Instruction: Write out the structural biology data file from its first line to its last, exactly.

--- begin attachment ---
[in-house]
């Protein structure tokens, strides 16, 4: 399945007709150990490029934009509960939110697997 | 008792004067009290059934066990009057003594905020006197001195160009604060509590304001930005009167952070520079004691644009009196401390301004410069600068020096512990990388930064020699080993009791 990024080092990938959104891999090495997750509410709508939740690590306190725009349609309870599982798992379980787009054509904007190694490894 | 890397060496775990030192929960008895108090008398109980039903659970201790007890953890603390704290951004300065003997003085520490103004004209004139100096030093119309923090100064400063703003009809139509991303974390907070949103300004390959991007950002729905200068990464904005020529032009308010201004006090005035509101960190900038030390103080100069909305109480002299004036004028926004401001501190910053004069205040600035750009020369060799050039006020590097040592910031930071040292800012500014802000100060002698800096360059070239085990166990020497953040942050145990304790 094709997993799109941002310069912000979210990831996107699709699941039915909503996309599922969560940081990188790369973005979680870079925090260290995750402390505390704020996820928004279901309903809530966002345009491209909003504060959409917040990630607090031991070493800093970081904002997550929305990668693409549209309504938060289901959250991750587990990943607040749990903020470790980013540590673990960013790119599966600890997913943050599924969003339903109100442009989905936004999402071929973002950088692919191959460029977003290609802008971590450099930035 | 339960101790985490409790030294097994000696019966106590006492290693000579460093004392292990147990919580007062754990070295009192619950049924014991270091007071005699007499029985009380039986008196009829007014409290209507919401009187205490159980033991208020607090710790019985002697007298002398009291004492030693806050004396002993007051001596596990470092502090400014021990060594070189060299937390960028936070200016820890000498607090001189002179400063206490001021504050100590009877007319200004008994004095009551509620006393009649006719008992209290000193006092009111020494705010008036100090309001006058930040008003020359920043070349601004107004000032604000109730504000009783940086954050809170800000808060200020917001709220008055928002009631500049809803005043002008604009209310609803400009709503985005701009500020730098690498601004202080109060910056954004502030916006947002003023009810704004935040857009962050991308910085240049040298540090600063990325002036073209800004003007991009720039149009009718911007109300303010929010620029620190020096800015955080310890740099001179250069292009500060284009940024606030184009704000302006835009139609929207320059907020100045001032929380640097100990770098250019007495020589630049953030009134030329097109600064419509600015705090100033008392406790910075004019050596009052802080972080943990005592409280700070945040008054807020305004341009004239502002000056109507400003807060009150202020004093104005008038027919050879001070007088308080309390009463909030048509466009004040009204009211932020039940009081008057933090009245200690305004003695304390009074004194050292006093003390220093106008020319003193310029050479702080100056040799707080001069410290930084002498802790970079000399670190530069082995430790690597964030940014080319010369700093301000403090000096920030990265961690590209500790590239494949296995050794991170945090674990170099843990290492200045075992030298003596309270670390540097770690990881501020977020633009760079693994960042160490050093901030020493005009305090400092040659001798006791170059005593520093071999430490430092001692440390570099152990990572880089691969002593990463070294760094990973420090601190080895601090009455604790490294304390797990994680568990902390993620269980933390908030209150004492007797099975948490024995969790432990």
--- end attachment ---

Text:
[in-house]
């Protein structure tokens, strides 16, 4: 399945007709150990490029934009509960939110697997 | 008792004067009290059934066990009057003594905020006197001195160009604060509590304001930005009167952070520079004691644009009196401390301004410069600068020096512990990388930064020699080993009791 990024080092990938959104891999090495997750509410709508939740690590306190725009349609309870599982798992379980787009054509904007190694490894 | 890397060496775990030192929960008895108090008398109980039903659970201790007890953890603390704290951004300065003997003085520490103004004209004139100096030093119309923090100064400063703003009809139509991303974390907070949103300004390959991007950002729905200068990464904005020529032009308010201004006090005035509101960190900038030390103080100069909305109480002299004036004028926004401001501190910053004069205040600035750009020369060799050039006020590097040592910031930071040292800012500014802000100060002698800096360059070239085990166990020497953040942050145990304790 094709997993799109941002310069912000979210990831996107699709699941039915909503996309599922969560940081990188790369973005979680870079925090260290995750402390505390704020996820928004279901309903809530966002345009491209909003504060959409917040990630607090031991070493800093970081904002997550929305990668693409549209309504938060289901959250991750587990990943607040749990903020470790980013540590673990960013790119599966600890997913943050599924969003339903109100442009989905936004999402071929973002950088692919191959460029977003290609802008971590450099930035 | 339960101790985490409790030294097994000696019966106590006492290693000579460093004392292990147990919580007062754990070295009192619950049924014991270091007071005699007499029985009380039986008196009829007014409290209507919401009187205490159980033991208020607090710790019985002697007298002398009291004492030693806050004396002993007051001596596990470092502090400014021990060594070189060299937390960028936070200016820890000498607090001189002179400063206490001021504050100590009877007319200004008994004095009551509620006393009649006719008992209290000193006092009111020494705010008036100090309001006058930040008003020359920043070349601004107004000032604000109730504000009783940086954050809170800000808060200020917001709220008055928002009631500049809803005043002008604009209310609803400009709503985005701009500020730098690498601004202080109060910056954004502030916006947002003023009810704004935040857009962050991308910085240049040298540090600063990325002036073209800004003007991009720039149009009718911007109300303010929010620029620190020096800015955080310890740099001179250069292009500060284009940024606030184009704000302006835009139609929207320059907020100045001032929380640097100990770098250019007495020589630049953030009134030329097109600064419509600015705090100033008392406790910075004019050596009052802080972080943990005592409280700070945040008054807020305004341009004239502002000056109507400003807060009150202020004093104005008038027919050879001070007088308080309390009463909030048509466009004040009204009211932020039940009081008057933090009245200690305004003695304390009074004194050292006093003390220093106008020319003193310029050479702080100056040799707080001069410290930084002498802790970079000399670190530069082995430790690597964030940014080319010369700093301000403090000096920030990265961690590209500790590239494949296995050794991170945090674990170099843990290492200045075992030298003596309270670390540097770690990881501020977020633009760079693994960042160490050093901030020493005009305090400092040659001798006791170059005593520093071999430490430092001692440390570099152990990572880089691969002593990463070294760094990973420090601190080895601090009455604790490294304390797990994680568990902390993620269980933390908030209150004492007797099975948490024995969790432990």